Archive for January, 2009

Out with the old

So America has a new president. Hurrah. I’m am completely thrilled that the whole election circus is over – it feels like it has been going on foooooooreeeeever with the convoluted rounds and debates and campaigning stretching back over a year.

It has been an interesting process, watching but not being involved. Firstly, wow. The most racist country on the planet has a black president. There were a few poignant words highlighting the fact that Obama would most likely not have been served in Washington restaurants as recently as 40 or so years ago. The second astonishing aspect is that, based on radio, TV and people I’ve spoken to , the vast majority have been positive about his appointment (yes even McCain voters).

The inauguration itself was the worst bit – it felt a bit like Diana’s funeral in reverse – an astonishing outpouring of mass euphoria. The second coming couldn’t have generated more optimism and gushingly saccharine news commentary. I mean, to get things in perspective, the country is engaged in a couple of wars and is in the economic toilet. This is not an easy fix. But change has come. Great. The funniest thing about the event was the bizarre parades that made me think of all those facist processions so favoured by the likes of Mussolini…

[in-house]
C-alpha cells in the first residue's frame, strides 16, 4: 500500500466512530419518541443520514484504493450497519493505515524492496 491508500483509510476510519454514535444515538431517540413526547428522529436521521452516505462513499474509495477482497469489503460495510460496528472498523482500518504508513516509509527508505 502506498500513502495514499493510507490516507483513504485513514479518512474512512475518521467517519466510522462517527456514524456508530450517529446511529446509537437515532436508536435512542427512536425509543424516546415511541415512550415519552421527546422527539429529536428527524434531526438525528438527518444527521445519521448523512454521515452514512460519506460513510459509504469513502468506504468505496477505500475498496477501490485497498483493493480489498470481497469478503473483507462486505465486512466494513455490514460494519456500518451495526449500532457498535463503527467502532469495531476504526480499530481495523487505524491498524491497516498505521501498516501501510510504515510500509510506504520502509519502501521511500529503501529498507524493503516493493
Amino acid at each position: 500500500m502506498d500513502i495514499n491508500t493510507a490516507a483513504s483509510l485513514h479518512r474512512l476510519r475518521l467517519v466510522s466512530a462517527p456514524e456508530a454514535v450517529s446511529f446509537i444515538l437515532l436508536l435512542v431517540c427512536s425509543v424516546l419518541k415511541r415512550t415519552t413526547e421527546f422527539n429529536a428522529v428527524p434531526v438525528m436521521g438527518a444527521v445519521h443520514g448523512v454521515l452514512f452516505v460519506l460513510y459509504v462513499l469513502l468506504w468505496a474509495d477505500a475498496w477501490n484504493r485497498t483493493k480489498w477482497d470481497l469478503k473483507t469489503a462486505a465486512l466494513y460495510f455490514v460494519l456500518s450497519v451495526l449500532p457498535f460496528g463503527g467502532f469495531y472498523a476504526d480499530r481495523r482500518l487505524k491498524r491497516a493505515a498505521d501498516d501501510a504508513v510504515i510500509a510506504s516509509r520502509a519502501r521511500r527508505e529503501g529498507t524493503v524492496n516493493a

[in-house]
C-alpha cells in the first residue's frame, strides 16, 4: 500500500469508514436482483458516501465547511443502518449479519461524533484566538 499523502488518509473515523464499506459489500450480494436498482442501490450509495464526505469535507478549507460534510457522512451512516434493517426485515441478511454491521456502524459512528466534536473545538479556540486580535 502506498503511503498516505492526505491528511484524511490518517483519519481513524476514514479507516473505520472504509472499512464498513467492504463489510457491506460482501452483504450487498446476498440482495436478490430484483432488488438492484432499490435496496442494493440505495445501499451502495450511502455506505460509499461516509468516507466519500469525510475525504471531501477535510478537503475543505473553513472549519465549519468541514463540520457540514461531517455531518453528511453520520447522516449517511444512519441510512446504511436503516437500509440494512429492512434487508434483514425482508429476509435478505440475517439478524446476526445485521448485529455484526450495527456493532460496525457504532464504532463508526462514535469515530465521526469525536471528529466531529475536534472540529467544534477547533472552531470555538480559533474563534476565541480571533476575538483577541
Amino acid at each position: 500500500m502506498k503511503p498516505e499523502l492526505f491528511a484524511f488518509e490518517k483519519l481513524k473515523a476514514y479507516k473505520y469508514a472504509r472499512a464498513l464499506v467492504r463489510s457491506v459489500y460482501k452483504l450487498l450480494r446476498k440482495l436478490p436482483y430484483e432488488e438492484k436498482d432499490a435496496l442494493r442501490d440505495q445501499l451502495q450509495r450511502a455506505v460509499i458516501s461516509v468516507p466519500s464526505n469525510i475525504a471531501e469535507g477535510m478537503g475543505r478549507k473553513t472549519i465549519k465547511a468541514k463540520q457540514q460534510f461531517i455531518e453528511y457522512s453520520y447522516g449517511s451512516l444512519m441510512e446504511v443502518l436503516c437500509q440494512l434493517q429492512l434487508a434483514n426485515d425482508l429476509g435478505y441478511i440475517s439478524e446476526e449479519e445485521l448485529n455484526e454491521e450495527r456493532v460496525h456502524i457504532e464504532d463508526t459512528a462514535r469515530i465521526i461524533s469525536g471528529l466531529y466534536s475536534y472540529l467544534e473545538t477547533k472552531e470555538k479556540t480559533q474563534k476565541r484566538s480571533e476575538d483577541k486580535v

Still, at least we’re shot of this chimp.

Bush baby

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Beautiful Lake Tahoe


I spent the week between Christmas and New Year in Lake Tahoe with the chap’s family. I have been before but was still taken aback by how stunning the place is.  I want skiing – but switched to snowboarding after a few days (loved it – but struggled with being a beginner again. Falling off the top of lifts, watching closely what slope I’m about to go down, faceplanting in the snow etc). Actually as almost everyone else was a beginner it worked out pretty well being a beginner too. Some of the biggest belly laughs all week were had trying to teach a 3 year old to ski (or at least to proceed down the slope on skis). No pics of me snowboarding just yet – so in the meantime, some beautiful pics of the lake.

Taho 2

Tahoe Sunset